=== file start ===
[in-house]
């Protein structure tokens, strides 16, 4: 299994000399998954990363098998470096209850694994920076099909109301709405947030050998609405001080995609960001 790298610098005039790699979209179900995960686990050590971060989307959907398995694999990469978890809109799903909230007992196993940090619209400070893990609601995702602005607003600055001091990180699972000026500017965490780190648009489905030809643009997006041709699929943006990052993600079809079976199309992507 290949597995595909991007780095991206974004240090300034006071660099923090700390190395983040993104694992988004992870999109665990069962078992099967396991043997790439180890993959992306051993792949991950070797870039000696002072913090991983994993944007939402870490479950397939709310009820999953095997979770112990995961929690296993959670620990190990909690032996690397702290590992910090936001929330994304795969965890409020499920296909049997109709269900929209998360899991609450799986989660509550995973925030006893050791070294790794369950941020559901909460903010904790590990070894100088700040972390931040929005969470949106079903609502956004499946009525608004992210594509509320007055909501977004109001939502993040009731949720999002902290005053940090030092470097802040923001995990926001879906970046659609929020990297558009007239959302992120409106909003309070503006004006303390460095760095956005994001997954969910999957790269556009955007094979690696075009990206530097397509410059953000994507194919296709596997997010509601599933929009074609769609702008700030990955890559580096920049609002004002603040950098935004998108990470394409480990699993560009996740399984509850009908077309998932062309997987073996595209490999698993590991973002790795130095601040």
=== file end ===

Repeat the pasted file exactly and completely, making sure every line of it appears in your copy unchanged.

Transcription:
[in-house]
């Protein structure tokens, strides 16, 4: 299994000399998954990363098998470096209850694994920076099909109301709405947030050998609405001080995609960001 790298610098005039790699979209179900995960686990050590971060989307959907398995694999990469978890809109799903909230007992196993940090619209400070893990609601995702602005607003600055001091990180699972000026500017965490780190648009489905030809643009997006041709699929943006990052993600079809079976199309992507 290949597995595909991007780095991206974004240090300034006071660099923090700390190395983040993104694992988004992870999109665990069962078992099967396991043997790439180890993959992306051993792949991950070797870039000696002072913090991983994993944007939402870490479950397939709310009820999953095997979770112990995961929690296993959670620990190990909690032996690397702290590992910090936001929330994304795969965890409020499920296909049997109709269900929209998360899991609450799986989660509550995973925030006893050791070294790794369950941020559901909460903010904790590990070894100088700040972390931040929005969470949106079903609502956004499946009525608004992210594509509320007055909501977004109001939502993040009731949720999002902290005053940090030092470097802040923001995990926001879906970046659609929020990297558009007239959302992120409106909003309070503006004006303390460095760095956005994001997954969910999957790269556009955007094979690696075009990206530097397509410059953000994507194919296709596997997010509601599933929009074609769609702008700030990955890559580096920049609002004002603040950098935004998108990470394409480990699993560009996740399984509850009908077309998932062309997987073996595209490999698993590991973002790795130095601040």